Lawyers and programmers have at least one thing in common: their day-to-day work puts them in contact with issues that seem obscure and esoteric to the general public. That makes the terms of open source licenses doubly difficult to understand, but Lawrence Rosen does an admirable job explaining them in his book.
If the open source movement were a person, he'd not only be old enough to drink, his mother might be wondering why he wasn't at least dating seriously yet. It was born in 1989, with Richard Stallman's release of his GNU project software under the first version of the GNU GPL. Bill Joy released a free version of UNIX under the University of California's Berkeley Software Distribution (BSD) license. Not surprisingly, these two licenses are among the first ones discussed by Rosen, but before we can get that far, there are certain concepts we need to understand. Rosen builds the foundation we need in the first four chapters of the book.
You see, as Rosen explains, "This book is about the law but it is not written for lawyers." It is written for programmers, and it's apparent that Rosen hopes to provide some clarity for those who are thinking of contributing to or even starting their own open source software projects. These are important decisions with legal consequences, and any programmer who doesn't understand the legal concepts before contributing to or starting such a project may be courting disaster.
The first, fairly short chapter focuses on definitions. In particular, it explains what is meant by "software freedom" and how it is different from other legal concepts, as when an item is said to be "free of defects." It also explains the necessity of coining the term "open source," and gives the ten-point Open Source Definition from the OSI. He then simplifies things for his readers by explaining five open source principles that are consistent both with the OSI's definition and the Free Software Foundation's principles. He refers to these five key principles throughout the book.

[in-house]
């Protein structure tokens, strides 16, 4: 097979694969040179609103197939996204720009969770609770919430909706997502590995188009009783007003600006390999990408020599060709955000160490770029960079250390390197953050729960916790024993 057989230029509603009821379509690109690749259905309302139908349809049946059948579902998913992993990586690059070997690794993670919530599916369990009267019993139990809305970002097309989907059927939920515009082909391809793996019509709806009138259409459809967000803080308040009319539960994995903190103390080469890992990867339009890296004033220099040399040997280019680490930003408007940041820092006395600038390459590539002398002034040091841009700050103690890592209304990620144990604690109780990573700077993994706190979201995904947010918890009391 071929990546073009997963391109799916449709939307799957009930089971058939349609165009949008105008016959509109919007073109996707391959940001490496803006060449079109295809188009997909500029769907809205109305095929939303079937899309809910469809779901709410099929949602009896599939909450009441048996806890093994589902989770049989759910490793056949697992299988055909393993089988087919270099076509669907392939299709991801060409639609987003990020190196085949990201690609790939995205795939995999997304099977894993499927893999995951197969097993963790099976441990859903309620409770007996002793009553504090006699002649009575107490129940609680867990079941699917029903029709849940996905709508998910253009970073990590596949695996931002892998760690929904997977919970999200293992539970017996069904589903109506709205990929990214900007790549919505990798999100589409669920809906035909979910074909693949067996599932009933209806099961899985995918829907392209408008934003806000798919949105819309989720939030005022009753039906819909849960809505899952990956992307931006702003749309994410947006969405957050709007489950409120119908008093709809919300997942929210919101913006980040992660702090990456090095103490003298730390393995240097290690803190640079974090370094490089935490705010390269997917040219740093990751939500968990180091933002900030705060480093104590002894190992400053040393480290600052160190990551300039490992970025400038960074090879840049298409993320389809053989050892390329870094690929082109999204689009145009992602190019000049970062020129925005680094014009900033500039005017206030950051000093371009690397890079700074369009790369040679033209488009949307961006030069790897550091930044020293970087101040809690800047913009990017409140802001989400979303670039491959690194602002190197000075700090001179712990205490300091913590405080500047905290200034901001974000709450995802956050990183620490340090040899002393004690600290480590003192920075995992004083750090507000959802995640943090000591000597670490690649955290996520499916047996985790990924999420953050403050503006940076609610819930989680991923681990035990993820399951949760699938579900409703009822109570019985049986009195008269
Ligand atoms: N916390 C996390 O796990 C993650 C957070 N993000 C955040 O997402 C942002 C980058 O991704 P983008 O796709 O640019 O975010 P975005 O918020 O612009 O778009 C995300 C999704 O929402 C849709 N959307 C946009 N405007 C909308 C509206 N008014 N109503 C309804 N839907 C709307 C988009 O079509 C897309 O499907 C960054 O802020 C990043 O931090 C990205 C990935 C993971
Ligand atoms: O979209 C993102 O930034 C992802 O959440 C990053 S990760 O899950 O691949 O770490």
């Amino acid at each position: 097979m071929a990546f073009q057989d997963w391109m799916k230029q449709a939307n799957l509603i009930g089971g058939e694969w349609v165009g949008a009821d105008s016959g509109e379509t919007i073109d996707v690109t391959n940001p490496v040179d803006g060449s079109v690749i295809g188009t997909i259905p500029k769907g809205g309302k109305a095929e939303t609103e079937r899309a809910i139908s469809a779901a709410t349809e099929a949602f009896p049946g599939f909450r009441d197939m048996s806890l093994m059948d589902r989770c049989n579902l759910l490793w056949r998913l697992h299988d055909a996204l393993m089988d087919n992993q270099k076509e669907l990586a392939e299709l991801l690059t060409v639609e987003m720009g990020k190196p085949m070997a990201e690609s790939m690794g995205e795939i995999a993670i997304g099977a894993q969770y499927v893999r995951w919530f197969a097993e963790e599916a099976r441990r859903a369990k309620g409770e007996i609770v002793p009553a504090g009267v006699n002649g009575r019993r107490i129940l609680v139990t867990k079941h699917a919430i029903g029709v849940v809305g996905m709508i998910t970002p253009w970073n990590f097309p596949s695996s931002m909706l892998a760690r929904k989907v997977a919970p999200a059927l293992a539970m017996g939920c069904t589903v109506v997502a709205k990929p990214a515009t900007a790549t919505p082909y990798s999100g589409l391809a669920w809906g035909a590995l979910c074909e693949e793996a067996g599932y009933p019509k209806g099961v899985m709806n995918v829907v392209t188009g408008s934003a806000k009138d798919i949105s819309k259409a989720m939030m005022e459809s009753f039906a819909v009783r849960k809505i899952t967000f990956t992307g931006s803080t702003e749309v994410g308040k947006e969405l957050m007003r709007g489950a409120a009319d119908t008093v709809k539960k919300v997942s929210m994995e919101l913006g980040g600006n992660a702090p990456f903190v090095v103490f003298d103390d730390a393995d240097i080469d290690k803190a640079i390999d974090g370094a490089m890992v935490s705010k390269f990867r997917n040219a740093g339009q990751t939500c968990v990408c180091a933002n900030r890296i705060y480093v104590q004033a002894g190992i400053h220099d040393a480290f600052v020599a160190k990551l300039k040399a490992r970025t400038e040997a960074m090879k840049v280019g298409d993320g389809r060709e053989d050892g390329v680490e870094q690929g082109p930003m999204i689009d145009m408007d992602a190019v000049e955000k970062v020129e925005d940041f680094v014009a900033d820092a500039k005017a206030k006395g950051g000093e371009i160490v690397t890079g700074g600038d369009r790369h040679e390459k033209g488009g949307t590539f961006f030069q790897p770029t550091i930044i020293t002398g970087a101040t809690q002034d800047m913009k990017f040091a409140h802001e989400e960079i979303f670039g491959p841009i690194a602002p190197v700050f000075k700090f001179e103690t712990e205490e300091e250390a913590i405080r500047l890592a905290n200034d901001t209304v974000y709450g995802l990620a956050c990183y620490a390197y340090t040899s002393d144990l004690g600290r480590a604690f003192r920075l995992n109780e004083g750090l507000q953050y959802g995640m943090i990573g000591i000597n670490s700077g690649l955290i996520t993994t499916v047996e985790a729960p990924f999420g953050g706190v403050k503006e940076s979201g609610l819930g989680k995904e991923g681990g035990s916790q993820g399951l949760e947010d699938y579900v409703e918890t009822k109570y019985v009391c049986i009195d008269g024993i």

In the next chapter we enter the legal world. Specifically, Rosen discusses the principles and key concepts surrounding intellectual property. He uses the metaphor of left brain and right brain to help explain the difference between what can be copyrighted and what can be patented, and why software can be said to have elements of both. This of course leads to a discussion of the rights of copyright holders and patent owners, collective and derivative works, the chain of title for patents, and so forth. Rosen's writing style makes it much more engaging than it sounds.
The third chapter is devoted to distribution of software and the unique issues that open source software faces in this regard. "What is unique about the open source process is that once software has been licensed under an open source license, the collaborative process is no longer tied to a single individual or company." Rosen explains the implications of this difference, and also has some reassuring words for those of us who merely use open source software rather than create or distribute it ("All open source software, whether licensed under academic or reciprocal licenses, can be freely used by anyone, anywhere, for any purpose whatsoever.").
The fourth chapter provides the legal meaning of "license," as well as related terms. Here we delve into contract law and touch on warranties as well as issues of offer, acceptance, and consideration. Now we're ready for the rest of the book.